When George Romero’s movie Night of the Living Dead was released in 1968, it was criticized for its gory violence, and otherwise regarded as a cheap B-movie. But it was scary, and soon made back its production budget 250 times over. In the half-century since then, it’s become a classic, and Romero, who also made plenty of other horror films, is regarded as a master of the genre. He single-handedly created the modern concept of the zombie.
Now film students can study the master and his works at the George A. Romero Horror Studies Center at the University of Pittsburgh. The university’s library department is partnering with the George A Romero Foundation, and has acquired an archive of Romero’s materials to be studied. Ben Rubin is the library’s horror studies collection coordinator, and has only begun to sort through the collection.
The collection runs the gamut from correspondence, contracts and legal agreements, and scripts—produced and unproduced— to photographs, DVDs, film and video footage, and promotional material from local theaters. Highlights include the original annotated script for Night of the Living Dead, an unproduced adaptation of Edgar Allan Poe’s Masque of the Red Death, and a foam latex zombie head used as a prop.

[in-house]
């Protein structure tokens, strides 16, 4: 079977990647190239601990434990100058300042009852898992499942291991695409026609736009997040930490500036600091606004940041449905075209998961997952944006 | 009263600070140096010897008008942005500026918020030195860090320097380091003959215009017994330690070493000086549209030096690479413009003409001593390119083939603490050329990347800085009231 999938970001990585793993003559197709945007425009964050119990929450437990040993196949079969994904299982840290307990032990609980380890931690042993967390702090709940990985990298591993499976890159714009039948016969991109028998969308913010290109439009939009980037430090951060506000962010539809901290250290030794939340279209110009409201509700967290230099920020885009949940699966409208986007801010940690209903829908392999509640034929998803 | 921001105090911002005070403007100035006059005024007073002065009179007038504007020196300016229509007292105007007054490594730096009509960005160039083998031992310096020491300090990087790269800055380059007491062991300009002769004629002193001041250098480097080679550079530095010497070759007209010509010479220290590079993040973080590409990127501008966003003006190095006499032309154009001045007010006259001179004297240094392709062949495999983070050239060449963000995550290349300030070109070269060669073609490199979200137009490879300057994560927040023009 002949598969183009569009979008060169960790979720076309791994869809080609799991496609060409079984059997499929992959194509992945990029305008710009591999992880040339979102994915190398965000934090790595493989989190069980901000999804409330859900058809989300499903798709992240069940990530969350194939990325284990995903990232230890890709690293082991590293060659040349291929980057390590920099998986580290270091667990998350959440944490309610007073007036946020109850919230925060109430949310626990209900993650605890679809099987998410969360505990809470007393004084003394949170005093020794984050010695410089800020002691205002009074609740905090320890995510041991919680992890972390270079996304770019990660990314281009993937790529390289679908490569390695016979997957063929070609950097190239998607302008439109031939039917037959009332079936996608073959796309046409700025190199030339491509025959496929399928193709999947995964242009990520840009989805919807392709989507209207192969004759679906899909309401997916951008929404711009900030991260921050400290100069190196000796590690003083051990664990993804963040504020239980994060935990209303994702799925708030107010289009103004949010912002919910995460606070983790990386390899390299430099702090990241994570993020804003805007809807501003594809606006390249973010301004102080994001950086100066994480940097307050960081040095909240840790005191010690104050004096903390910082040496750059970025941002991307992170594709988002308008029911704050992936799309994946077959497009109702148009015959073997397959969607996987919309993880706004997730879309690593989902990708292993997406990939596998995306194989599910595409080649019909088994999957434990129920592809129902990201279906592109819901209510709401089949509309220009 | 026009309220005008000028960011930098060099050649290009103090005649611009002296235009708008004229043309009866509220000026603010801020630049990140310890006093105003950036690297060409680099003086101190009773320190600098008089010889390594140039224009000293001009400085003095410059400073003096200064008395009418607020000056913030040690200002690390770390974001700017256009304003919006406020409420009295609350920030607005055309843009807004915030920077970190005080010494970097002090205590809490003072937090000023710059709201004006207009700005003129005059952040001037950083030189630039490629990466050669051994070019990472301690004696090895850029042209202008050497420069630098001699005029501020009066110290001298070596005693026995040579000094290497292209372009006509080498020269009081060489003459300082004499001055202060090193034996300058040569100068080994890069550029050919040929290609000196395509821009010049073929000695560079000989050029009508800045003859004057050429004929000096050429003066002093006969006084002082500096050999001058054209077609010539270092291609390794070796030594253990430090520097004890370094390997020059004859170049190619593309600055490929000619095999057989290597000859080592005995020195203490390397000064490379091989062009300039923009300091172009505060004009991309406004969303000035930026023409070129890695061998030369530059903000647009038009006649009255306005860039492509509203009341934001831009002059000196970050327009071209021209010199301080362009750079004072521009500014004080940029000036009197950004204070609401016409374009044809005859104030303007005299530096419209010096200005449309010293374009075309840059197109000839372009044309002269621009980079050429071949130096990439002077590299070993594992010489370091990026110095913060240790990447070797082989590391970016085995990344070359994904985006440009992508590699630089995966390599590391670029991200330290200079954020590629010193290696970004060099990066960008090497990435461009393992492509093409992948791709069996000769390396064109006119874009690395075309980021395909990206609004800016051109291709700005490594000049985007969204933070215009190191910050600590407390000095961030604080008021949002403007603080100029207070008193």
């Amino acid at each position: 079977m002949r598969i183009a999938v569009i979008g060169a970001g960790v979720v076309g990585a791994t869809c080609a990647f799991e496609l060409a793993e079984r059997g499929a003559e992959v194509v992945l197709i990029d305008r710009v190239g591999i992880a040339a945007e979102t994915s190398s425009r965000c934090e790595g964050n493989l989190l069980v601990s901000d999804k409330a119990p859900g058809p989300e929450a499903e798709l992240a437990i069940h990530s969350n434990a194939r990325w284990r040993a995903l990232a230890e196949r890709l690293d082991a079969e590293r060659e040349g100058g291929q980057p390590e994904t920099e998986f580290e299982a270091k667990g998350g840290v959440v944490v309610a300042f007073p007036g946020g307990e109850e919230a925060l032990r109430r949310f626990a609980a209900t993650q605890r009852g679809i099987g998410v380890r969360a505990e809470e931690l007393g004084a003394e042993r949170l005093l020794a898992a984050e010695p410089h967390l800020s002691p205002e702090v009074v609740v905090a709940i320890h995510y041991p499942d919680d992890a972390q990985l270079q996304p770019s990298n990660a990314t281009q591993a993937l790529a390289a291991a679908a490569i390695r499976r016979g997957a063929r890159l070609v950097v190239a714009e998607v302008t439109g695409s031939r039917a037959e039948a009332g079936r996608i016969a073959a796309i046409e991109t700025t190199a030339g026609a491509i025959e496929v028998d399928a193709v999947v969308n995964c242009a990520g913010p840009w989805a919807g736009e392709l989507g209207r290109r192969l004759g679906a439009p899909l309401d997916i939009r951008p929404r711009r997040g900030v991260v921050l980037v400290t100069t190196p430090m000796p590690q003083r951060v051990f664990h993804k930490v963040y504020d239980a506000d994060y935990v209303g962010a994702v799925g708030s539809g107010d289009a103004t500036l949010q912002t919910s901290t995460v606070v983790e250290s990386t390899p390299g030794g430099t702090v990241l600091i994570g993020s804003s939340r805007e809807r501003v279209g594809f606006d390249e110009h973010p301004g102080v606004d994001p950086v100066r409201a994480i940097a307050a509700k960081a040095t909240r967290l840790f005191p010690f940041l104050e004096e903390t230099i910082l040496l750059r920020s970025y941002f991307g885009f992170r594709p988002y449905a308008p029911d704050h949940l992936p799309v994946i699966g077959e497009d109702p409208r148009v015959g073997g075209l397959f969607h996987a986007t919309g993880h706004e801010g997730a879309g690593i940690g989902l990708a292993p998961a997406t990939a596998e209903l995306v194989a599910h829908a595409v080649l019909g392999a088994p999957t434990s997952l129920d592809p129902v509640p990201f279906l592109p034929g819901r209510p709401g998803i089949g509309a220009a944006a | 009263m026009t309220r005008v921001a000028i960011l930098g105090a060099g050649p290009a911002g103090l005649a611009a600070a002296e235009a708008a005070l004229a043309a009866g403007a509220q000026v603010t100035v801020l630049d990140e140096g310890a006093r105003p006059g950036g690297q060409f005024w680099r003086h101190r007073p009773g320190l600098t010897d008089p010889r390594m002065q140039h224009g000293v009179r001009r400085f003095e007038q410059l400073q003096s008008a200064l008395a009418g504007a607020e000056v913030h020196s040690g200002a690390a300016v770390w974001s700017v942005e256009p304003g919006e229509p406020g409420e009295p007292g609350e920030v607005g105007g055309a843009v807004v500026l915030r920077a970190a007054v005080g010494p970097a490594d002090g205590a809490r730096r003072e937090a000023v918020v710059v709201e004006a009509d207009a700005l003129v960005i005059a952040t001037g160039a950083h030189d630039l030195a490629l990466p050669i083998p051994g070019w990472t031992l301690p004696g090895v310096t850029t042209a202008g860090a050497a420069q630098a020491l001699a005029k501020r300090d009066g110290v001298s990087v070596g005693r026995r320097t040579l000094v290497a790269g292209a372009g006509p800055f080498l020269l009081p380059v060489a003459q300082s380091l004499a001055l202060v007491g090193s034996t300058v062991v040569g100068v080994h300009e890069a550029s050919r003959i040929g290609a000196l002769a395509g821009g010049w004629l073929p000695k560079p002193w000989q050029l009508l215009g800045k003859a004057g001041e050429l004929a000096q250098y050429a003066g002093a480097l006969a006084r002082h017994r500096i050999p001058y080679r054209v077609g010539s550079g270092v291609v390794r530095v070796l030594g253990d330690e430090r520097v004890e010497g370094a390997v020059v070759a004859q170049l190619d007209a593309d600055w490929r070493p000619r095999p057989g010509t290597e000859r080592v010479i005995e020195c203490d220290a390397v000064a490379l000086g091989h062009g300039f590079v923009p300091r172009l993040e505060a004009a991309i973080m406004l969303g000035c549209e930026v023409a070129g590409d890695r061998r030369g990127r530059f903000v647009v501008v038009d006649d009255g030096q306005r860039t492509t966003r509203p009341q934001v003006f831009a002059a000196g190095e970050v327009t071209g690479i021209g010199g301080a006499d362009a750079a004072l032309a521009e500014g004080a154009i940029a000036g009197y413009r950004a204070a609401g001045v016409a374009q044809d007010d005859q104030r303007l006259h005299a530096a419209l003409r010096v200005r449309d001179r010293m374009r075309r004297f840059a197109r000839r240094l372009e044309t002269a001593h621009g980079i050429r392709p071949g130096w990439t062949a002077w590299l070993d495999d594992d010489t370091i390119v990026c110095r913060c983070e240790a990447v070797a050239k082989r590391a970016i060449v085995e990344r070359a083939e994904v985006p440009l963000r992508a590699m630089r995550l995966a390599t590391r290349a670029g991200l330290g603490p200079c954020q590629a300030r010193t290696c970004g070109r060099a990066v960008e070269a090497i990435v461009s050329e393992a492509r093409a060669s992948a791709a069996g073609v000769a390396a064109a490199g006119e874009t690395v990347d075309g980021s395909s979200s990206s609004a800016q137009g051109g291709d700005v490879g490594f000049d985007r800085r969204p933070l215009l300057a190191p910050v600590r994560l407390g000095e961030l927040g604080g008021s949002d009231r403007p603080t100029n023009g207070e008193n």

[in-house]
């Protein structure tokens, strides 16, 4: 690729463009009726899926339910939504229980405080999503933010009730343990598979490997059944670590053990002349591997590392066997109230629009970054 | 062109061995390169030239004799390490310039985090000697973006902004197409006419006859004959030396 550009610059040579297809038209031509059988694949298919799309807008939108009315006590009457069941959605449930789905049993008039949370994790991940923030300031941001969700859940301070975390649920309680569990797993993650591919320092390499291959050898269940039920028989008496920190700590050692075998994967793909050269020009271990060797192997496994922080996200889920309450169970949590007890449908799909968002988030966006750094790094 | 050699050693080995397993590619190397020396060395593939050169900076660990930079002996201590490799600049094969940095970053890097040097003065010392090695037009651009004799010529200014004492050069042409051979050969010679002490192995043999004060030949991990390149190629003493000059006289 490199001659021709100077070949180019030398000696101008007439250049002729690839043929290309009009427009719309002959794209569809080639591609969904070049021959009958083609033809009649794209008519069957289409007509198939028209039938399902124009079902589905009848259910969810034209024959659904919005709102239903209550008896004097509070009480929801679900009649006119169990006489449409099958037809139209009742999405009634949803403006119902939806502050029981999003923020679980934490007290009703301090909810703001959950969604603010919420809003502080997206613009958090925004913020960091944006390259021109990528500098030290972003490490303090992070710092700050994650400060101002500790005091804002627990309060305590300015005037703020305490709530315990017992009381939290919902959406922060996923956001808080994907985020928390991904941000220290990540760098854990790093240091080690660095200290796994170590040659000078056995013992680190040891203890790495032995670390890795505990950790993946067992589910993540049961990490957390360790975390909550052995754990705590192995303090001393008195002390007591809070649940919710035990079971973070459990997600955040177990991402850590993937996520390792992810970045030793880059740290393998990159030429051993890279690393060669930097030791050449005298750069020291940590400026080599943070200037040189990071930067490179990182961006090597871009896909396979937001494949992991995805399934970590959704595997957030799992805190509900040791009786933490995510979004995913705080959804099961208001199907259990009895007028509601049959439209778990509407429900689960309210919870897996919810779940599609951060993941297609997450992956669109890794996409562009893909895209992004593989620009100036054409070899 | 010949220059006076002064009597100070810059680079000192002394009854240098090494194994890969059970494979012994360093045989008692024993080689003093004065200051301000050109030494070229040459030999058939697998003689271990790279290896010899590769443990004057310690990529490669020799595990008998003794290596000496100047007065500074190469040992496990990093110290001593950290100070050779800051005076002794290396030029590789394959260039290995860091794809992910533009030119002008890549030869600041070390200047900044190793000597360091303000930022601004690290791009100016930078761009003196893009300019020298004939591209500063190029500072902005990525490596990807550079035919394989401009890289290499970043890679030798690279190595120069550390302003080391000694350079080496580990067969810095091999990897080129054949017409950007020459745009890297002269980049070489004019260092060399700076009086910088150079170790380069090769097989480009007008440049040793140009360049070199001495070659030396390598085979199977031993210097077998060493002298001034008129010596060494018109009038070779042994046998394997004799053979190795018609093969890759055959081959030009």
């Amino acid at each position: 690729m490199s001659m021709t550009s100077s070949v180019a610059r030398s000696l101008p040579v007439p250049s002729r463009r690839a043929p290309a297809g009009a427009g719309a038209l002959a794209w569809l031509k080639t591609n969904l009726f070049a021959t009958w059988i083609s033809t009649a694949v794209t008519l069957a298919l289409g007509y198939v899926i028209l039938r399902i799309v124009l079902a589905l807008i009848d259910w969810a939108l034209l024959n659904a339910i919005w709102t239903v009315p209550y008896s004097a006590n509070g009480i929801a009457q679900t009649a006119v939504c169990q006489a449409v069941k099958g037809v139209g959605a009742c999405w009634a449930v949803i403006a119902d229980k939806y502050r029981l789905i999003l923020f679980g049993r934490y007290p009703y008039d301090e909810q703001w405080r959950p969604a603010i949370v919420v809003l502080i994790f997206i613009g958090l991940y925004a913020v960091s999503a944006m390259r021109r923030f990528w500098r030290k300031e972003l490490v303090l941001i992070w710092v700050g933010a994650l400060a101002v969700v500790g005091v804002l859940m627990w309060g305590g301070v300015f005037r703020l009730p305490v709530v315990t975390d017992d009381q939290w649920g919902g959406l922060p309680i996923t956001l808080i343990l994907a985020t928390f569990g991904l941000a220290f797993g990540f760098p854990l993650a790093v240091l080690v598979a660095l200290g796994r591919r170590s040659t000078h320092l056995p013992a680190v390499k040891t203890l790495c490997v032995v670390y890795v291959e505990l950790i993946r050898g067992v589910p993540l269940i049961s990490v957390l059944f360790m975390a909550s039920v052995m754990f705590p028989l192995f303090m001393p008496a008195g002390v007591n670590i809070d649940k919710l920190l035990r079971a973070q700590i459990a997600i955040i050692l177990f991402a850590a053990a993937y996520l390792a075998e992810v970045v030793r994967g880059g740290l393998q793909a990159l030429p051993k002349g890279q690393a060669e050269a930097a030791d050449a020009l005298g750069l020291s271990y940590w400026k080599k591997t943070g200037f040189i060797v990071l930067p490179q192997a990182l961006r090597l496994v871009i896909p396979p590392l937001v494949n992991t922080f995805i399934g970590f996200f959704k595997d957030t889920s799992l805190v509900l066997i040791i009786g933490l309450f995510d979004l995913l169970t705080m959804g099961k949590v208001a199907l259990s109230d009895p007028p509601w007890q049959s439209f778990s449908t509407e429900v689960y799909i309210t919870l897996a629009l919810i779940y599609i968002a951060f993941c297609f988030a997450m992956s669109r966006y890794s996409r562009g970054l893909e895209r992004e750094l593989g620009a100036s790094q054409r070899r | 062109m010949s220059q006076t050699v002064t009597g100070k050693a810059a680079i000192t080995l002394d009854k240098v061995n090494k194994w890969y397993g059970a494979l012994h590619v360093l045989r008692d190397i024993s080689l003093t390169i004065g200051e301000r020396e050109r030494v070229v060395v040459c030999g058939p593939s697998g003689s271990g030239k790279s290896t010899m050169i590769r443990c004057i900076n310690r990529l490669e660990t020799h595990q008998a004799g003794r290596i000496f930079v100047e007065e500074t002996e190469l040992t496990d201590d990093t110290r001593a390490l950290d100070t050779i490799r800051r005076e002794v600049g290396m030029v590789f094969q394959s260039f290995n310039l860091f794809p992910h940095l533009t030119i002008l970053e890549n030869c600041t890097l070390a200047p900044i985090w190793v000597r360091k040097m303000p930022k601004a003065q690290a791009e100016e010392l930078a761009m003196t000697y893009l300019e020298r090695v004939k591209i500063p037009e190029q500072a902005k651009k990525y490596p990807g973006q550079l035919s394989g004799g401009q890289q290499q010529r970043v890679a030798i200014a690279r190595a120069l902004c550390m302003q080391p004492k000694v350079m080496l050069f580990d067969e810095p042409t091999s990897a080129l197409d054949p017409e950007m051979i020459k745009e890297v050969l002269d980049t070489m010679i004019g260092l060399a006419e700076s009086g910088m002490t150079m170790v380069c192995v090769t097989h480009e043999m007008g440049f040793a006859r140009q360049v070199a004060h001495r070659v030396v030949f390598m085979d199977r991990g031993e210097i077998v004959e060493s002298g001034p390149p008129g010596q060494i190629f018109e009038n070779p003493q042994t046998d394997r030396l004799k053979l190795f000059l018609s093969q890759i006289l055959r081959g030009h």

Rubin hasn’t examined the full collection, but he’s intrigued by much of what he’s seen—particularly, he told LJ, drafts of scripts that show the evolution of the films he’s familiar with. “We came across an original version of Night of the Living Dead with his heavy annotations in it, immediately recognizable scenes but that were definitely different, characters that were not yet named—but from the scene I could tell exactly who they were.”
He was also impressed with the number of unfilmed scripts. “While Romero is beloved in the horror community, and had an untold amount of impact, he didn’t release a whole lot of films,” explained Rubin. “But this archive is showing that he produced way, way more than was ever made in his life, which is exciting to see how much work he was actually doing all this time…. The adaptations that he has in there show that he was looking at everything from the universal classic horror films of Dracula and Frankenstein to more obscure horror genres, like splatterpunk from the ’80s, that aren’t as well known.”
Read about the acquisition and the new George A. Romero Horror Studies Center at Library Journal. -via Metafilter